Strengths of the curriculum include:

  • programme planning focused on extending children’s learning through their interests and strengths
  • the use of the local and wider community to enrich and extend learning
  • an inclusive programme that embraces and values diversity
  • literacy and mathematics being meaningfully implemented through children’s interests and play
  • opportunities for children to learn to care for centre pets.

Self-review processes are well developed, clear and purposeful. Teachers use spontaneous and planned reflections to review the quality of teaching and learning. There is a strong focus on improving practice that promotes positive learning outcomes for children.

The head teacher fosters a collaborative approach to decision making with her teaching team. Parents appreciate the opportunities to network with one another, and value the positive relationship they have with kindergarten teachers.

Key Next Steps

The service's leadership team agree to continue to develop their bicultural practices. This should further enhance the curriculum and learning outcomes for children.

Management Assurance on Legal Requirements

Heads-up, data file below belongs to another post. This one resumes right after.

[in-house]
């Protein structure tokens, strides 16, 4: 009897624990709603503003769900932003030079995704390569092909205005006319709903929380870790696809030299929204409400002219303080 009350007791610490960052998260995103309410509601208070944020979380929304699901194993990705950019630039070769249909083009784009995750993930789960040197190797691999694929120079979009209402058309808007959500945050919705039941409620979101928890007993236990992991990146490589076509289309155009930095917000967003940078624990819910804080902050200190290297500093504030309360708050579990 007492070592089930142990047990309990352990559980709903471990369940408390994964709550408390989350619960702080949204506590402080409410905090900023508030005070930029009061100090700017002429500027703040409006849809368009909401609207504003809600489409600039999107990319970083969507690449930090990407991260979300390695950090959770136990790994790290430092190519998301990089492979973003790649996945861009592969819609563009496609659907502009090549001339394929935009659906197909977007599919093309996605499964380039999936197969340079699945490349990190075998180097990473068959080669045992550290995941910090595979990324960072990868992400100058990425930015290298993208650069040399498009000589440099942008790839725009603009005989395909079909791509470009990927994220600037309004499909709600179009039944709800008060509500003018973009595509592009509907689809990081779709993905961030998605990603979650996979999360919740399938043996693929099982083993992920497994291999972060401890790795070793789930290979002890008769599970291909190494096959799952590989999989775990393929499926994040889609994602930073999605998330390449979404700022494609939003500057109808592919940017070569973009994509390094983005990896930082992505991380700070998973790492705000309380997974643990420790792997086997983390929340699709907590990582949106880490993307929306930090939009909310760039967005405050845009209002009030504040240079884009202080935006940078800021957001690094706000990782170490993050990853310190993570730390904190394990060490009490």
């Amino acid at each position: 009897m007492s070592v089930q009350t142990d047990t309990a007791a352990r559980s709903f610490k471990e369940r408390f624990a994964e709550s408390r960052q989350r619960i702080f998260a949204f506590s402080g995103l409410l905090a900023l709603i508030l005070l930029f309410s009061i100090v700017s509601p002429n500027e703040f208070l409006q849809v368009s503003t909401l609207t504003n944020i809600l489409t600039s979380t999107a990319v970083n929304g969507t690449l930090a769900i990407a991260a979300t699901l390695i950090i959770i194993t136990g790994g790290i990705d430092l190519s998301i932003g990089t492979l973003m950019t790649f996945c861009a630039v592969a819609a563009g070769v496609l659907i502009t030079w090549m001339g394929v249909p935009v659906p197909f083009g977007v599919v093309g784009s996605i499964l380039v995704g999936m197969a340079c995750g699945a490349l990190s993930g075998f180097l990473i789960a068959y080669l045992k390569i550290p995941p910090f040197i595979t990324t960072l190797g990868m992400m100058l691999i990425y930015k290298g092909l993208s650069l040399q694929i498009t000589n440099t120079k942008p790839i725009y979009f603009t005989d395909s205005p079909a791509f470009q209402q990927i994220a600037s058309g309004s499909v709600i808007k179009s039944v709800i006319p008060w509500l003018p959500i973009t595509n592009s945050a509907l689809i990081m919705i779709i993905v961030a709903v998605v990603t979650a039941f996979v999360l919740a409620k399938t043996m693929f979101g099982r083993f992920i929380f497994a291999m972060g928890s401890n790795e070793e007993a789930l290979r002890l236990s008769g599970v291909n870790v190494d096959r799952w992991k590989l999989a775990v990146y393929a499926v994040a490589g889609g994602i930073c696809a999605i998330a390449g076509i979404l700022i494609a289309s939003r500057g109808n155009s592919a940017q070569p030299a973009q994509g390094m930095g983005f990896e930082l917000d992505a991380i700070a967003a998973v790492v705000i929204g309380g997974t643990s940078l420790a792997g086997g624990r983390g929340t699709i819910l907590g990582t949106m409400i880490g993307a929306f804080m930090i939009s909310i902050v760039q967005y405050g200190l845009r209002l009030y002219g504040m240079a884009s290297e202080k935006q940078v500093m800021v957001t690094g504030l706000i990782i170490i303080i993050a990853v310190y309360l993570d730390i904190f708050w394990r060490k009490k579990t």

Before the review, the staff and management of Bethlehem College Kindergarten completed an ERO Centre Assurance Statement and Self-Audit Checklist. In these documents they attested that they have taken all reasonable steps to meet their legal obligations related to:

  • curriculum
  • premises and facilities
  • health and safety practices
  • governance, management and administration.

During the review, ERO looked at the service’s systems for managing the following areas that have a potentially high impact on children's wellbeing:

  • emotional safety (including positive guidance and child protection)
  • physical safety (including supervision; sleep procedures; accidents; medication; hygiene; excursion policies and procedures)
  • suitable staffing (including qualification levels; police vetting; teacher registration; ratios)
  • evacuation procedures and practices for fire and earthquake.

All early childhood services are required to promote children's health and safety and to regularly review their compliance with legal requirements.

Next ERO Review

When is ERO likely to review the service again?

The next ERO review of Bethlehem College Kindergarten will be in three years.

Dale Bailey

Deputy Chief Review Officer-Northern

11 February 2015

The Purpose of ERO Reports

The Education Review Office (ERO) is the government department that, as part of its work, reviews early childhood services throughout Aotearoa New Zealand. ERO’s reports provide information for parents and communities about each service’s strengths and next steps for development. ERO’s bicultural evaluation framework Ngā Pou Here is described in SECTION 3 of this report. Early childhood services are partners in the review process and are expected to make use of the review findings to enhance children's wellbeing and learning.

2 Information about the Early Childhood Service

Location

Tauranga

Ministry of Education profile number

40032

Licence type

Education & Care Service

Licensed under

Education (Early Childhood Services) Regulations 2008